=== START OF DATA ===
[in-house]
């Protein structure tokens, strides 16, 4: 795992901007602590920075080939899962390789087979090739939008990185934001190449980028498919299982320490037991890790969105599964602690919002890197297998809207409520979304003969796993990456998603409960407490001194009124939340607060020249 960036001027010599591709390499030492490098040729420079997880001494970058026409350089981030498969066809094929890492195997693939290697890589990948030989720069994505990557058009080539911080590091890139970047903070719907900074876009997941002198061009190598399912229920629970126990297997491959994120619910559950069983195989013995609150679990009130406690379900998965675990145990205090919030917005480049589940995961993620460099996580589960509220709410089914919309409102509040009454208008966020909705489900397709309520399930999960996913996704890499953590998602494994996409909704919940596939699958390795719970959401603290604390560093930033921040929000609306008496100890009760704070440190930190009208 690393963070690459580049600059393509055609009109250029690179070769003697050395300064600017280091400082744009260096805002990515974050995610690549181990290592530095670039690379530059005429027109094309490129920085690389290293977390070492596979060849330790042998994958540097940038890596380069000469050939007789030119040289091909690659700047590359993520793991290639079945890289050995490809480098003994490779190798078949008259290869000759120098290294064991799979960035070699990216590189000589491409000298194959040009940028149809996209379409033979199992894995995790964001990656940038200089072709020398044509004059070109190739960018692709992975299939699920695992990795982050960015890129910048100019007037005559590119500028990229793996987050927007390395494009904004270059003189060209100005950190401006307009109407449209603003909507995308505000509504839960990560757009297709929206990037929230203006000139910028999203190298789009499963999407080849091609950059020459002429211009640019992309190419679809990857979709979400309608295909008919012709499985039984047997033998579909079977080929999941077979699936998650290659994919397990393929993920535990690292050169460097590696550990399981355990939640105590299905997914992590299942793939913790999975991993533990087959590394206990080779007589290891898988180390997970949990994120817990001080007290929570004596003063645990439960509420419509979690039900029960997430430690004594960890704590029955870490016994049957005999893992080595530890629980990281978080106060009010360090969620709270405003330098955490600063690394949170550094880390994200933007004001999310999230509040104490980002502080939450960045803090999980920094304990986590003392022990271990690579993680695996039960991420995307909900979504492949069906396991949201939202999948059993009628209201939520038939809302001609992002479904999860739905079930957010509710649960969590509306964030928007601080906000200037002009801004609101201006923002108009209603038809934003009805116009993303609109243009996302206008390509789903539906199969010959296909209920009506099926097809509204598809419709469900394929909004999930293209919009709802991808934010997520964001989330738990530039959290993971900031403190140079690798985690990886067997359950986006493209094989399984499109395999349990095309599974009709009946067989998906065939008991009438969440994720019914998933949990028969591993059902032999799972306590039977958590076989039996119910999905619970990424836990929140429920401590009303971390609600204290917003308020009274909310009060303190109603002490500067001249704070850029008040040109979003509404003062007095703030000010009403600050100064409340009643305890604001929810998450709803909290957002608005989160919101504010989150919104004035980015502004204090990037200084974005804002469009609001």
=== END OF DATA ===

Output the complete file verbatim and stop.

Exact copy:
[in-house]
């Protein structure tokens, strides 16, 4: 795992901007602590920075080939899962390789087979090739939008990185934001190449980028498919299982320490037991890790969105599964602690919002890197297998809207409520979304003969796993990456998603409960407490001194009124939340607060020249 960036001027010599591709390499030492490098040729420079997880001494970058026409350089981030498969066809094929890492195997693939290697890589990948030989720069994505990557058009080539911080590091890139970047903070719907900074876009997941002198061009190598399912229920629970126990297997491959994120619910559950069983195989013995609150679990009130406690379900998965675990145990205090919030917005480049589940995961993620460099996580589960509220709410089914919309409102509040009454208008966020909705489900397709309520399930999960996913996704890499953590998602494994996409909704919940596939699958390795719970959401603290604390560093930033921040929000609306008496100890009760704070440190930190009208 690393963070690459580049600059393509055609009109250029690179070769003697050395300064600017280091400082744009260096805002990515974050995610690549181990290592530095670039690379530059005429027109094309490129920085690389290293977390070492596979060849330790042998994958540097940038890596380069000469050939007789030119040289091909690659700047590359993520793991290639079945890289050995490809480098003994490779190798078949008259290869000759120098290294064991799979960035070699990216590189000589491409000298194959040009940028149809996209379409033979199992894995995790964001990656940038200089072709020398044509004059070109190739960018692709992975299939699920695992990795982050960015890129910048100019007037005559590119500028990229793996987050927007390395494009904004270059003189060209100005950190401006307009109407449209603003909507995308505000509504839960990560757009297709929206990037929230203006000139910028999203190298789009499963999407080849091609950059020459002429211009640019992309190419679809990857979709979400309608295909008919012709499985039984047997033998579909079977080929999941077979699936998650290659994919397990393929993920535990690292050169460097590696550990399981355990939640105590299905997914992590299942793939913790999975991993533990087959590394206990080779007589290891898988180390997970949990994120817990001080007290929570004596003063645990439960509420419509979690039900029960997430430690004594960890704590029955870490016994049957005999893992080595530890629980990281978080106060009010360090969620709270405003330098955490600063690394949170550094880390994200933007004001999310999230509040104490980002502080939450960045803090999980920094304990986590003392022990271990690579993680695996039960991420995307909900979504492949069906396991949201939202999948059993009628209201939520038939809302001609992002479904999860739905079930957010509710649960969590509306964030928007601080906000200037002009801004609101201006923002108009209603038809934003009805116009993303609109243009996302206008390509789903539906199969010959296909209920009506099926097809509204598809419709469900394929909004999930293209919009709802991808934010997520964001989330738990530039959290993971900031403190140079690798985690990886067997359950986006493209094989399984499109395999349990095309599974009709009946067989998906065939008991009438969440994720019914998933949990028969591993059902032999799972306590039977958590076989039996119910999905619970990424836990929140429920401590009303971390609600204290917003308020009274909310009060303190109603002490500067001249704070850029008040040109979003509404003062007095703030000010009403600050100064409340009643305890604001929810998450709803909290957002608005989160919101504010989150919104004035980015502004204090990037200084974005804002469009609001």